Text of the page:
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Police interview person over $800,000 Savvy deal

Savvy Entertainment chief executive Anthony Blakey (Photograph supplied)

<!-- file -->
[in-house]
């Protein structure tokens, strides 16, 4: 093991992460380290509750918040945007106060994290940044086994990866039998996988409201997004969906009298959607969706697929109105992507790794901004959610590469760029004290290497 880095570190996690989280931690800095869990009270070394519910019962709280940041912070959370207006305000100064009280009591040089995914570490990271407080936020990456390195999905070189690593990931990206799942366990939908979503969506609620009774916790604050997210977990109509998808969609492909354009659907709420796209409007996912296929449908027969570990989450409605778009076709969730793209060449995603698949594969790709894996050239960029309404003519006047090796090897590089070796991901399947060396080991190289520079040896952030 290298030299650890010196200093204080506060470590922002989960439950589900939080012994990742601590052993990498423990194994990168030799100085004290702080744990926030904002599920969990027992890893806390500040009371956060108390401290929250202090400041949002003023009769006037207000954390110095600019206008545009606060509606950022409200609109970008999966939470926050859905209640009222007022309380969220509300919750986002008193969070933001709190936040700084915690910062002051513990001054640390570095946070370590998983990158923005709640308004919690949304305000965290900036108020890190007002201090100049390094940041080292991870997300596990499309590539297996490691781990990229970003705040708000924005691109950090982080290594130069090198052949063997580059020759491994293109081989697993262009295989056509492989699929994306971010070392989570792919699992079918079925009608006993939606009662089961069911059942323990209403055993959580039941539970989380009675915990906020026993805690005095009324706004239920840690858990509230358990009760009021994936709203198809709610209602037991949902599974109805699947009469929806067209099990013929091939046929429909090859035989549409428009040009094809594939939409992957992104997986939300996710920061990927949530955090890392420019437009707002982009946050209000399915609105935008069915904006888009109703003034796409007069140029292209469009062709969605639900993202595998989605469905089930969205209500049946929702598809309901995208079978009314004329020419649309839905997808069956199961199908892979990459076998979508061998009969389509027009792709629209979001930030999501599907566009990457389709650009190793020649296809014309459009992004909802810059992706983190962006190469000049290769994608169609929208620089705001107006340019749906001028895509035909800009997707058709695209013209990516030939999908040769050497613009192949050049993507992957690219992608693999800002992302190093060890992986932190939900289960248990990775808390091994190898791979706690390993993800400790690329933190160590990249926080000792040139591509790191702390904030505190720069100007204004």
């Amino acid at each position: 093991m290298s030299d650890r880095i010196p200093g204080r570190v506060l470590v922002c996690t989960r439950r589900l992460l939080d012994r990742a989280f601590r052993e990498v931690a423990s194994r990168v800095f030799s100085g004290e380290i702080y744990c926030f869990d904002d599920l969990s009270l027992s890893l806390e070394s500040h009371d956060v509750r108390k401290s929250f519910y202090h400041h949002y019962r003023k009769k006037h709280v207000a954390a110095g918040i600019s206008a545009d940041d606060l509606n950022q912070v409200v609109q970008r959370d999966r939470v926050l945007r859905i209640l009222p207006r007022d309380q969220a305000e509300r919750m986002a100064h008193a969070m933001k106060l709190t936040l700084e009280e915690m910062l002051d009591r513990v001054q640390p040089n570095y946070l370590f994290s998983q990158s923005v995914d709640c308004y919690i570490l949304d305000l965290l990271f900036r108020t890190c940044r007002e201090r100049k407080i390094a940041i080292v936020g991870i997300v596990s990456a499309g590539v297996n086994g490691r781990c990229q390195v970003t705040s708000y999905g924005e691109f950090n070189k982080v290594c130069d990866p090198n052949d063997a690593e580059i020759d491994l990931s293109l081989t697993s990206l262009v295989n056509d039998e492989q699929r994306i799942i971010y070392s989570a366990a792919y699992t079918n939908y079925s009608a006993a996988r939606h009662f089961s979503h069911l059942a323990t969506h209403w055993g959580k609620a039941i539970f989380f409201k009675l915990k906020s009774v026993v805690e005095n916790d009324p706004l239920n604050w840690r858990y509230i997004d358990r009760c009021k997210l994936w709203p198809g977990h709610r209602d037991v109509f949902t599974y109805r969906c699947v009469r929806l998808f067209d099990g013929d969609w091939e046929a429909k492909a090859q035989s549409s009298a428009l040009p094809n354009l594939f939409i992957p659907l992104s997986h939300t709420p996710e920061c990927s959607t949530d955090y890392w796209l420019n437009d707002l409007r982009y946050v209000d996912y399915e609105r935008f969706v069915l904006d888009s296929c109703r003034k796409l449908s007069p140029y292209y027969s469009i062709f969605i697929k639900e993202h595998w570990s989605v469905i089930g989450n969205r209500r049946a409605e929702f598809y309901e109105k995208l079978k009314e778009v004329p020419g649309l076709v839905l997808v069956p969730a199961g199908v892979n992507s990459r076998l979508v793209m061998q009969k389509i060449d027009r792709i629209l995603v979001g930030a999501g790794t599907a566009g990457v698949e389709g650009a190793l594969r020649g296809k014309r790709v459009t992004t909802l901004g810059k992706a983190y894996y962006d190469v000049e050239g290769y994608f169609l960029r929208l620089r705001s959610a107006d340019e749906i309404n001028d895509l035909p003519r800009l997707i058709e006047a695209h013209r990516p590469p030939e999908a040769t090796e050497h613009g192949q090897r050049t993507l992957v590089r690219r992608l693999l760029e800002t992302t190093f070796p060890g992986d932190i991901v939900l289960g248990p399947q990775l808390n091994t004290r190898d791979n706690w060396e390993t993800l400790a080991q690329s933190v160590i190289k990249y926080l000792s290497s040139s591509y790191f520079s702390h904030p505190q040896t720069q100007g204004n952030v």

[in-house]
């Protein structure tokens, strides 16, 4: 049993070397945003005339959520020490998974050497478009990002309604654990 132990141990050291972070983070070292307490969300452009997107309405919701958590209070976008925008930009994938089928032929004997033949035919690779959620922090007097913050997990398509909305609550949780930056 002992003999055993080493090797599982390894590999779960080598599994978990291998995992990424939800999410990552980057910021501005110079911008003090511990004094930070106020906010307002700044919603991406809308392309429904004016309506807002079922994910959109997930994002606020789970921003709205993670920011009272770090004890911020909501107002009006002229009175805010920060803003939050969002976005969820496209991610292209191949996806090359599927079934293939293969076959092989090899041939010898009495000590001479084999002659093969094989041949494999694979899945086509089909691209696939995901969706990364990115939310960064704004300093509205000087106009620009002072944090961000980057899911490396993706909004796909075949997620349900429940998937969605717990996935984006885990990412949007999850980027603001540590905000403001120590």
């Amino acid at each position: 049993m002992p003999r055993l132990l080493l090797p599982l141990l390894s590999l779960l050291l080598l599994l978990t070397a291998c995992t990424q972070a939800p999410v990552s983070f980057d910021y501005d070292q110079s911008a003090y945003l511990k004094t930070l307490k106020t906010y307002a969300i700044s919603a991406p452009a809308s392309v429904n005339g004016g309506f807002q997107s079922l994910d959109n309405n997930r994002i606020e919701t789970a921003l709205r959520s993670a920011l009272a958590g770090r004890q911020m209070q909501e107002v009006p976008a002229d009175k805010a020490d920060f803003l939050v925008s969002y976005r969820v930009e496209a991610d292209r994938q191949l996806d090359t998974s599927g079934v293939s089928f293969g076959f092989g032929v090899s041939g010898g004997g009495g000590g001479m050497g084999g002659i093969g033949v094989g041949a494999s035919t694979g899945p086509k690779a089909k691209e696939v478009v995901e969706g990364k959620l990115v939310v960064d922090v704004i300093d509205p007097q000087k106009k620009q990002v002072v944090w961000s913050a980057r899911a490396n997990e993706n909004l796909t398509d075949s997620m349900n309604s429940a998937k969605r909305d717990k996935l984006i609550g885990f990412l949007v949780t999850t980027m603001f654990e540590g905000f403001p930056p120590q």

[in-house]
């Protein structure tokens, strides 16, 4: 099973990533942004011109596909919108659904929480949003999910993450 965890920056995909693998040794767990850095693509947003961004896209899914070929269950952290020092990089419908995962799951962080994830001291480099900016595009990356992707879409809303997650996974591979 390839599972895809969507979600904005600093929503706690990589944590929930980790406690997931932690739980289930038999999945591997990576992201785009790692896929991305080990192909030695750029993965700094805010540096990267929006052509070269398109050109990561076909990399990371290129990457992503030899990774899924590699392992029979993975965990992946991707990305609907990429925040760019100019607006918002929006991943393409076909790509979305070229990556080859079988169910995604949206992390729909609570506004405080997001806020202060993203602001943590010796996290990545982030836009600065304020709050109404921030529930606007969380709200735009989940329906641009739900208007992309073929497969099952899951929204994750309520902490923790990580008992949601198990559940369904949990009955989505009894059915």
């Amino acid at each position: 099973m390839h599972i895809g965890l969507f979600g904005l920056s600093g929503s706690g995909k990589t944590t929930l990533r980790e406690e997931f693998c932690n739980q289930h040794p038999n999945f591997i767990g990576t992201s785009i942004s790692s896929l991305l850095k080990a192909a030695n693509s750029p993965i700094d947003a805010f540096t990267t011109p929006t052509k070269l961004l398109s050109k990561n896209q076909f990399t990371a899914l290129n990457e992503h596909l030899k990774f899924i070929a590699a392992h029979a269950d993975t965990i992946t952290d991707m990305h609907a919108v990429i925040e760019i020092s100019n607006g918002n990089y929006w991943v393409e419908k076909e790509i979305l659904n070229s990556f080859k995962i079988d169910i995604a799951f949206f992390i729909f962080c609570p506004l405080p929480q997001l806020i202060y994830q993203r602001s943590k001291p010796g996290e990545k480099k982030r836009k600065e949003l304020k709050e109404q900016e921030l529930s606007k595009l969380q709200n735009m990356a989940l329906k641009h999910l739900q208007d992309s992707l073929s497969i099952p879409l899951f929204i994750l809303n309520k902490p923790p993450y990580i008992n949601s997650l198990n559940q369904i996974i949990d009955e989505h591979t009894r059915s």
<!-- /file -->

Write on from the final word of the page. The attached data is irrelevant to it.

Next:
Police confirmed last night that “a person of interest” was helping with inquiries in connection with an $800,000 government deal with an American music promoter.The news came after lawyers for the Government failed to locate Anthony Blakey in Georgia to serve him with a legal demand to return the bulk of the cash, plus interest.Police did not identify the individual being interviewed — but it is understood to be Danilee Trott, a Bermudian event planner who worked with Mr Blakey.The loan agreement from April 2018 was signed by the Permanent Secretary at the Ministry of Economic Development and Tourism, Mr Blakey and Ms Trott.A police spokesman said: “The investigation into the matter involving Savvy Entertainment continues with individuals closely associated with the situation interviewed and evidence — electronic and otherwise — being gathered.“A person of interest is now assisting police with the ongoing investigation.“Additional interviews will take place within the next few days.”The loan agreement said that the money would be used to set up a “top-level” recording studio for Bermudian and international artists and to ship recording equipment to Bermuda.A studio was expected to be set up in the historic Moresby House, on Pender Road, in Sandys. But a civil action filed at the Supreme Court in June last year against Mr Blakey and Ms Trott said they had defaulted on $778,204 of the loan.Ms Trott said that she did not hold any shares in Savvy and did not get any of the loan cash.The latest twist happened after the One Bermuda Alliance yesterday appealed to the Auditor-General to investigate the contract.Douglas De Couto, the OBA candidate in Warwick North Central, said: “David Burt, the Premier, talks about his belief in transparency. “If that is the case, I expect him to agree with this request. What is there to hide?“We have been given excuses. Mr Burt tried to blame the Civil Service, but we have not been given answers.”Mr De Couto questioned what assets were used to secure the loan, and why money was “just handed over”.He said: “The only way to find the answers to these questions is to have the Auditor-General investigate. This money belongs to the people, we need to know where it has gone.“There are still too many questions that need answers: why were the police only notified when this came to light last week? Was there an intent to inform the police? Why was a foreign company with a foreign owner allowed to receive this money?”A Progressive Labour Party spokeswoman said: “There are already a number of agencies working to recover the funds from the defaulted loan and investigating all matters surrounding it. This includes the Bermuda Police Service. “We would welcome the Auditor-General to look into the loan and encourage them to do so. “It was the PLP that strengthened the office of the Auditor-General and that office is fiercely independent. “We encourage our friends in the OBA to write to the Auditor-General and present their evidence along with their findings of wrongdoing so it can be fully and properly investigated if the Auditor-General deems it worthy of their time.”Heather Thomas, the Auditor-General, said yesterday that she had not received a request to audit the Savvy Entertainment deal.Ms Thomas added: “We cannot audit everything and so we focus our resources on the areas that are most significant and relevant to all stakeholders.”A spokeswoman for the Office of the Auditor-General said the office could not review matters outside of the post’s mandate.The Auditor-General also cannot review legal decisions, provide legal opinions or audit material that is before the courts.The office cannot review policy decisions, but she can look into how government departments or organisations have implemented decisions and if the decision-making process was in line with standards.Mr Burt last week apologised for the $800,000 government loan.• On occasion The Royal Gazette may decide to not allow comments on what we consider to be a controversial or contentious story. As we are legally liable for any slanderous or defamatory comments made on our website, this move is for our protection as well as that of our readers.